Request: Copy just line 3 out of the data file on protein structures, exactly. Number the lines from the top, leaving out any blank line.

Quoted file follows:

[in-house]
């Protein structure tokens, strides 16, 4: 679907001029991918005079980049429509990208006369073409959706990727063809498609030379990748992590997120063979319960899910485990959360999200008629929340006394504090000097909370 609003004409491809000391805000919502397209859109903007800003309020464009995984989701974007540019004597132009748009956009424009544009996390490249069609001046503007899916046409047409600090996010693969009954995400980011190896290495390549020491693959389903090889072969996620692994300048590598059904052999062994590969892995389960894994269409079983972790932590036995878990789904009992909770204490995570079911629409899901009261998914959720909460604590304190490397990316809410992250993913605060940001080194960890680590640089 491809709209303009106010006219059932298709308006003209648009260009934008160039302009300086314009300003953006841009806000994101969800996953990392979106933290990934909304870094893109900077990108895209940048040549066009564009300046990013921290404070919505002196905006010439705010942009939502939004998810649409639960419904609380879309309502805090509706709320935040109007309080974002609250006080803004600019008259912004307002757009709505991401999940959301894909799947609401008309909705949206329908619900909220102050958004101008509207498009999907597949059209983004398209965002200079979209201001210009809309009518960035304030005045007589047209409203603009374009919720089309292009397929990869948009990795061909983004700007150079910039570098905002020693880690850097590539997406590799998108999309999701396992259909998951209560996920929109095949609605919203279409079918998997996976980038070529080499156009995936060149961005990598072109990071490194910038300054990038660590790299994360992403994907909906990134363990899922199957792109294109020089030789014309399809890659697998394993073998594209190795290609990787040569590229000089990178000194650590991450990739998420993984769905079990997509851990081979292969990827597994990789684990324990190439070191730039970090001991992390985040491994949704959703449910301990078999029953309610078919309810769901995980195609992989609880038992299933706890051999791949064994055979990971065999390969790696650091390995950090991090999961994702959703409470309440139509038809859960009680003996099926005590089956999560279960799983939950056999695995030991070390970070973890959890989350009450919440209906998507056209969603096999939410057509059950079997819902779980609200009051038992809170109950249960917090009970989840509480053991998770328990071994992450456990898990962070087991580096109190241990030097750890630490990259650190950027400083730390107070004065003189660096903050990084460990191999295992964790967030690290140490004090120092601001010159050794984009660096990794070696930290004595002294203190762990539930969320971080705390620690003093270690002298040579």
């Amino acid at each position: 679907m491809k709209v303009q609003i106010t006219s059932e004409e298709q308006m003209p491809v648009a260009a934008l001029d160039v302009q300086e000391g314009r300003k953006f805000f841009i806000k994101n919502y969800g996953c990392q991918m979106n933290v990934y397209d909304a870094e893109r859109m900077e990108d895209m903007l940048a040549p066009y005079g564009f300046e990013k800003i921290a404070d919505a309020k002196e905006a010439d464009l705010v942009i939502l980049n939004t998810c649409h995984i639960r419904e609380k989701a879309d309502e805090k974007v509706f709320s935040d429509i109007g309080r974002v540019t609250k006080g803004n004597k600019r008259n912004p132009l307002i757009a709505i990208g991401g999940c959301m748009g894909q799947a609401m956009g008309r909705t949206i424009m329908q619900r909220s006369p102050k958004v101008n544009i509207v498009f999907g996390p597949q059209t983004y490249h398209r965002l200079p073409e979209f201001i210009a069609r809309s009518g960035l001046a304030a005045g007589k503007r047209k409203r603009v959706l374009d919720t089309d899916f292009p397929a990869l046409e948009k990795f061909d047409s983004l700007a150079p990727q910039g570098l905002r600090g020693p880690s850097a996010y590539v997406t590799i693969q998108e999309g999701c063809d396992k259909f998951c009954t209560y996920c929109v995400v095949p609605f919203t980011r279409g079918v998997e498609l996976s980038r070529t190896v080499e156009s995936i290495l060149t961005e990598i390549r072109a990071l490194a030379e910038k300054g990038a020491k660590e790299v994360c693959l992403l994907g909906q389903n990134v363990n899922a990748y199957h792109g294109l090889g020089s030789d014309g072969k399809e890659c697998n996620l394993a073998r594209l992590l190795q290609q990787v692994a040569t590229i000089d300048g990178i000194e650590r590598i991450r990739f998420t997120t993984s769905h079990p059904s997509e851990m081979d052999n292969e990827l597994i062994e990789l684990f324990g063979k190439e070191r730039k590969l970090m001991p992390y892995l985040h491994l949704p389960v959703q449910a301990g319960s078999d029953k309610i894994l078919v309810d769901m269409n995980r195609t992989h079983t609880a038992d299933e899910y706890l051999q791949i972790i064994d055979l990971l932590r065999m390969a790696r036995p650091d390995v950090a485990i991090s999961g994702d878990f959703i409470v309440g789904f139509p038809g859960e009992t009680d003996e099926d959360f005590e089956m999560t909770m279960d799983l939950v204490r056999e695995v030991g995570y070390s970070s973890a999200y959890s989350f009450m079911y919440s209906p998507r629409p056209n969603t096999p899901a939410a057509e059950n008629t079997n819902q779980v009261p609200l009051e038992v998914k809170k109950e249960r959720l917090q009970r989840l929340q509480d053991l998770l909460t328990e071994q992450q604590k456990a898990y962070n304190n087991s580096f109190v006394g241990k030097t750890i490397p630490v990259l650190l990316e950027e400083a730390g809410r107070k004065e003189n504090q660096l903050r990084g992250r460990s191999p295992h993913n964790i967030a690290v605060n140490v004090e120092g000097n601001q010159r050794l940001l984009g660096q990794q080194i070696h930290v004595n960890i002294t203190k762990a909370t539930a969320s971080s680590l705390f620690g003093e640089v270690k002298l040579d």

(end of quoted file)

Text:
């Amino acid at each position: 679907m491809k709209v303009q609003i106010t006219s059932e004409e298709q308006m003209p491809v648009a260009a934008l001029d160039v302009q300086e000391g314009r300003k953006f805000f841009i806000k994101n919502y969800g996953c990392q991918m979106n933290v990934y397209d909304a870094e893109r859109m900077e990108d895209m903007l940048a040549p066009y005079g564009f300046e990013k800003i921290a404070d919505a309020k002196e905006a010439d464009l705010v942009i939502l980049n939004t998810c649409h995984i639960r419904e609380k989701a879309d309502e805090k974007v509706f709320s935040d429509i109007g309080r974002v540019t609250k006080g803004n004597k600019r008259n912004p132009l307002i757009a709505i990208g991401g999940c959301m748009g894909q799947a609401m956009g008309r909705t949206i424009m329908q619900r909220s006369p102050k958004v101008n544009i509207v498009f999907g996390p597949q059209t983004y490249h398209r965002l200079p073409e979209f201001i210009a069609r809309s009518g960035l001046a304030a005045g007589k503007r047209k409203r603009v959706l374009d919720t089309d899916f292009p397929a990869l046409e948009k990795f061909d047409s983004l700007a150079p990727q910039g570098l905002r600090g020693p880690s850097a996010y590539v997406t590799i693969q998108e999309g999701c063809d396992k259909f998951c009954t209560y996920c929109v995400v095949p609605f919203t980011r279409g079918v998997e498609l996976s980038r070529t190896v080499e156009s995936i290495l060149t961005e990598i390549r072109a990071l490194a030379e910038k300054g990038a020491k660590e790299v994360c693959l992403l994907g909906q389903n990134v363990n899922a990748y199957h792109g294109l090889g020089s030789d014309g072969k399809e890659c697998n996620l394993a073998r594209l992590l190795q290609q990787v692994a040569t590229i000089d300048g990178i000194e650590r590598i991450r990739f998420t997120t993984s769905h079990p059904s997509e851990m081979d052999n292969e990827l597994i062994e990789l684990f324990g063979k190439e070191r730039k590969l970090m001991p992390y892995l985040h491994l949704p389960v959703q449910a301990g319960s078999d029953k309610i894994l078919v309810d769901m269409n995980r195609t992989h079983t609880a038992d299933e899910y706890l051999q791949i972790i064994d055979l990971l932590r065999m390969a790696r036995p650091d390995v950090a485990i991090s999961g994702d878990f959703i409470v309440g789904f139509p038809g859960e009992t009680d003996e099926d959360f005590e089956m999560t909770m279960d799983l939950v204490r056999e695995v030991g995570y070390s970070s973890a999200y959890s989350f009450m079911y919440s209906p998507r629409p056209n969603t096999p899901a939410a057509e059950n008629t079997n819902q779980v009261p609200l009051e038992v998914k809170k109950e249960r959720l917090q009970r989840l929340q509480d053991l998770l909460t328990e071994q992450q604590k456990a898990y962070n304190n087991s580096f109190v006394g241990k030097t750890i490397p630490v990259l650190l990316e950027e400083a730390g809410r107070k004065e003189n504090q660096l903050r990084g992250r460990s191999p295992h993913n964790i967030a690290v605060n140490v004090e120092g000097n601001q010159r050794l940001l984009g660096q990794q080194i070696h930290v004595n960890i002294t203190k762990a909370t539930a969320s971080s680590l705390f620690g003093e640089v270690k002298l040579d």